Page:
Grab vows to pay up to P2M per breach of promises
The antitrust Philippine Competition Commission (PCC) ended a 70-day negotiation with Grab Philippines Inc., accepting promises made by the ride-hailing firm not to monopolize the industry and retain ride costs prior to its purchase of competitor Uber.
The commitments made by Grab would have it pay a maximum of P2 million per fine for every breach, according to PCC officials in a press conference on Friday.
Changes in Grab’s operations should be expected at the end of the year, according to PCC Commissioner Stella Alabastro Quimbo.
PCC and Grab had gone through a series of talks which led to Grab committing not to take advantage of its virtual monopoly status and PCC to set aside the review of Grab’s takeover of Uber.
The review could have scuttled the Grab-Uber deal, which had been flagged by antitrust bodies not only in the Philippines but in other Southeast Asian countries, too.
“The situation, admittedly, is going to be tough on Grab,” said PCC Commissioner Johannes Benjamin Bernabe.
“We imposed tough conditions,” he said.
Grab, he said, was required to fulfill the commitments starting on Aug. 10. Among these are on pricing, acceptance and cancellation rates and incentives.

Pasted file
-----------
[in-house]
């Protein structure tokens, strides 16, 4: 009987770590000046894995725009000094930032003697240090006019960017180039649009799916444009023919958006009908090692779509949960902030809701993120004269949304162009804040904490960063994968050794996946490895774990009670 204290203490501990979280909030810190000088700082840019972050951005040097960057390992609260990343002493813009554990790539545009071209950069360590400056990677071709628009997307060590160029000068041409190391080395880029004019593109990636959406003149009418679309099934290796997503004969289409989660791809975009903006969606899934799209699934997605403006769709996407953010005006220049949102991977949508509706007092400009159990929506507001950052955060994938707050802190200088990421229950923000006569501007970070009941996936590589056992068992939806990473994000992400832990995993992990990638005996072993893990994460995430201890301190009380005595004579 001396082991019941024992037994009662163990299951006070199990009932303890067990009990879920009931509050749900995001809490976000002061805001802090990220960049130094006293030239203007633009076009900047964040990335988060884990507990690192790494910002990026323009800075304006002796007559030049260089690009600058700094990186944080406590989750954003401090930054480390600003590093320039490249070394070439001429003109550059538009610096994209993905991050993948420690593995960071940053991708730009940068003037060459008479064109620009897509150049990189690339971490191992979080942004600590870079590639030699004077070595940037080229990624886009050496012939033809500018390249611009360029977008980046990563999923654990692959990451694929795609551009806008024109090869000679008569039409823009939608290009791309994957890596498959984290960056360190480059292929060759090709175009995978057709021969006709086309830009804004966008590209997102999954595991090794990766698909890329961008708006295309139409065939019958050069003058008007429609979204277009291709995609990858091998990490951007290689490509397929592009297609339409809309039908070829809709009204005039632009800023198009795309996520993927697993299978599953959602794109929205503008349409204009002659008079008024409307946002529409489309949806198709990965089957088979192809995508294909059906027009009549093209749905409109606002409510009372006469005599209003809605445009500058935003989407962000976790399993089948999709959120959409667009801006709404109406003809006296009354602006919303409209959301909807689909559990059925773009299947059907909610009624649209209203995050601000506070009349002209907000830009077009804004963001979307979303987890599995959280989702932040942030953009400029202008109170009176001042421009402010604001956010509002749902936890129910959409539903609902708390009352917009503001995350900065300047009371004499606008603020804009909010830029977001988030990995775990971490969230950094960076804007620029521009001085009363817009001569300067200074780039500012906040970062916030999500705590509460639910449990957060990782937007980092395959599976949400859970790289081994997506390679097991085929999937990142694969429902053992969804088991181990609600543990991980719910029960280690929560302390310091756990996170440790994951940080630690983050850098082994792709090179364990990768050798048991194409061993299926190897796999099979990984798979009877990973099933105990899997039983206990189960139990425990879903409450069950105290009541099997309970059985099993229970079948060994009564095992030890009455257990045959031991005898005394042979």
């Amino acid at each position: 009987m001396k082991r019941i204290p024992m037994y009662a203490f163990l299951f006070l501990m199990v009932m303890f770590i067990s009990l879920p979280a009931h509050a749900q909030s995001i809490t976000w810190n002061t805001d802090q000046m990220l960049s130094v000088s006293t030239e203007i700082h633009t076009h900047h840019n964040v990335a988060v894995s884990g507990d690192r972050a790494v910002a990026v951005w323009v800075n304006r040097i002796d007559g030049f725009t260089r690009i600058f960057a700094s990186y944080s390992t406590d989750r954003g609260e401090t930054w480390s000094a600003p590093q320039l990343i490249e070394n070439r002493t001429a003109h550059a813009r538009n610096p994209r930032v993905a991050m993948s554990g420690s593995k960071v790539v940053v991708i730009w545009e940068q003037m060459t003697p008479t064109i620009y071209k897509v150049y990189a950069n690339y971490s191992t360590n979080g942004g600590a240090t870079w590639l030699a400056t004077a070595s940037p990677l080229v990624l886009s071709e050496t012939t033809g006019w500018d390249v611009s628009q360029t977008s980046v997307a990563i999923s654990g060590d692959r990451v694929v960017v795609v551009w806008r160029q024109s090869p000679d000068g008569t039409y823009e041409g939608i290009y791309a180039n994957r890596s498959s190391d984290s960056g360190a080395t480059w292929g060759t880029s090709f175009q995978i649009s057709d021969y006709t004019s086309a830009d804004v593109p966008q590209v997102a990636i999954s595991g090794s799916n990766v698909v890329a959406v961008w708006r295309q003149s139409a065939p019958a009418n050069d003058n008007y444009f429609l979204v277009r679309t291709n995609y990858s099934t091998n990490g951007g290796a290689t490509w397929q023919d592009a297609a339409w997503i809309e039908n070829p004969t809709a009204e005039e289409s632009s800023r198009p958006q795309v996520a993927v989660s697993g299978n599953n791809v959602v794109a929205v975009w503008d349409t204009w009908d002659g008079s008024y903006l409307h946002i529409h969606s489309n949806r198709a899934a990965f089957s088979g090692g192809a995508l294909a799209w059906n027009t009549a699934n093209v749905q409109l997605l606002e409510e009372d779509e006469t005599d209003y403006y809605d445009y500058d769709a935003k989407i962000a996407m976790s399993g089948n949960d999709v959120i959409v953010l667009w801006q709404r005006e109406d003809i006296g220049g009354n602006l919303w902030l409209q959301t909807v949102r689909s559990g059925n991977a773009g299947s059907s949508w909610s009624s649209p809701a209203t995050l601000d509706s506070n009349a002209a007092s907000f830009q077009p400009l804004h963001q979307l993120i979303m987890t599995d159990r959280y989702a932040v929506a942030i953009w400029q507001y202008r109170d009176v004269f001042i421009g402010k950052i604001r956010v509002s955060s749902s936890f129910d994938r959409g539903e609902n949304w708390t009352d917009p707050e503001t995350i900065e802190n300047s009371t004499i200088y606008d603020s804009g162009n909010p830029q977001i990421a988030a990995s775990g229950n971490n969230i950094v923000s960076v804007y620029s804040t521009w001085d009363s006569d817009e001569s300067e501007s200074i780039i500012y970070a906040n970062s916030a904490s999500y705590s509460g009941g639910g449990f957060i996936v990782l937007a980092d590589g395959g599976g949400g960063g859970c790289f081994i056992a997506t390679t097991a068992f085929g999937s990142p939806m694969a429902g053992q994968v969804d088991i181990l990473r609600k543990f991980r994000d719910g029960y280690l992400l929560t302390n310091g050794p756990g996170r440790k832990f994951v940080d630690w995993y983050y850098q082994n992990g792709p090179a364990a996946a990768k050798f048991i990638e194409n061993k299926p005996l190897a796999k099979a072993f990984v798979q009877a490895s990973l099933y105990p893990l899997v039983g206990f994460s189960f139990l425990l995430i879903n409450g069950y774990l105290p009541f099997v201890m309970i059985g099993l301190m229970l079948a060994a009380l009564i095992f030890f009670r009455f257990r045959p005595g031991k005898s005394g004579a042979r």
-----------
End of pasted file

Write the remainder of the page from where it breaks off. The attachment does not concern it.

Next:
PCC officials said Grab’s adherence to the commitments would be monitored every three months. Every breach would cost Grab P2 million or a rejection of its purchase of Uber.
Grab will nominate three independent firms to monitor the company’s performance, said PCC Commissioner Amabelle Asuncion.
The monitoring teams’ findings would be vetted by the PCC, Asuncion said. Grab would pay for the monitoring teams.
“I think it’s a careful balancing act between what we see as an imperative to protect consumers and to protect competition in the market vis-a-vis their business objectives,” Bernabe said.
As if Uber’s still here
Grab was allowed to be flexible with its pricing as long as prices do not exceed average rates when Uber was still present, the PCC officials said.
Asuncion said this meant that Grab’s fares should be at least similar, or the same as before. She said this would be “as if Uber [were] still present.”
“The idea, if I can simplify it, is whatever their prices prior to the merger where there was competition coming from Uber, we just want them to revert back to that situation,” she said.
The average prices differ per route, a factor that was considered in determining what counted as “extraordinary deviation,” Quimbo said.
She said the PCC detected an increase in fare ranging from 25 to 30 percent after Grab bought Uber.
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